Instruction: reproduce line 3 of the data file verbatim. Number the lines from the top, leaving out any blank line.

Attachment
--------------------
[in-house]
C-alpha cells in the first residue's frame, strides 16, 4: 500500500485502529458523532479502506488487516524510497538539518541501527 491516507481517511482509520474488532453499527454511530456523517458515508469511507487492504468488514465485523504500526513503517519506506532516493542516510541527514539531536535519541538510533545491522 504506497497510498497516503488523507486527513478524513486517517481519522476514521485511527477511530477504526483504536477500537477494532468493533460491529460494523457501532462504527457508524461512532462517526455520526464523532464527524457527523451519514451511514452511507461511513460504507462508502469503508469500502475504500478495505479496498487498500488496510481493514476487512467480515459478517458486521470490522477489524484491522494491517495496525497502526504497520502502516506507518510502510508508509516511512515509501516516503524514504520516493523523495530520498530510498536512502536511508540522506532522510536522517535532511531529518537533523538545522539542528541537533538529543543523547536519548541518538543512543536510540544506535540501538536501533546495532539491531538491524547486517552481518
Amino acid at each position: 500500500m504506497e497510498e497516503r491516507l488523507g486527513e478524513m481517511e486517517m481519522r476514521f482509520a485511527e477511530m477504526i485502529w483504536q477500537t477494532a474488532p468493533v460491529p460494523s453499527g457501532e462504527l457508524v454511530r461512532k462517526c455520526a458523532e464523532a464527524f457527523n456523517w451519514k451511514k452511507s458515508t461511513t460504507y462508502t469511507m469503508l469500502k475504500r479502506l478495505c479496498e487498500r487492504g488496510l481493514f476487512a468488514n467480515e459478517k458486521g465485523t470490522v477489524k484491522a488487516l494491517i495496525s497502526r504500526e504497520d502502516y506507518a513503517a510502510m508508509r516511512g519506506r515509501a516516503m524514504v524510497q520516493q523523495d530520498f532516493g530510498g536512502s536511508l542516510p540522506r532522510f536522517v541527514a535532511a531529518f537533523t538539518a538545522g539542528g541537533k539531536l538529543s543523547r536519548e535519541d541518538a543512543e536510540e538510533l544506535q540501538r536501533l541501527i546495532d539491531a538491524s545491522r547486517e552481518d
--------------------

Amino acid at each position: 500500500m504506497e497510498e497516503r491516507l488523507g486527513e478524513m481517511e486517517m481519522r476514521f482509520a485511527e477511530m477504526i485502529w483504536q477500537t477494532a474488532p468493533v460491529p460494523s453499527g457501532e462504527l457508524v454511530r461512532k462517526c455520526a458523532e464523532a464527524f457527523n456523517w451519514k451511514k452511507s458515508t461511513t460504507y462508502t469511507m469503508l469500502k475504500r479502506l478495505c479496498e487498500r487492504g488496510l481493514f476487512a468488514n467480515e459478517k458486521g465485523t470490522v477489524k484491522a488487516l494491517i495496525s497502526r504500526e504497520d502502516y506507518a513503517a510502510m508508509r516511512g519506506r515509501a516516503m524514504v524510497q520516493q523523495d530520498f532516493g530510498g536512502s536511508l542516510p540522506r532522510f536522517v541527514a535532511a531529518f537533523t538539518a538545522g539542528g541537533k539531536l538529543s543523547r536519548e535519541d541518538a543512543e536510540e538510533l544506535q540501538r536501533l541501527i546495532d539491531a538491524s545491522r547486517e552481518d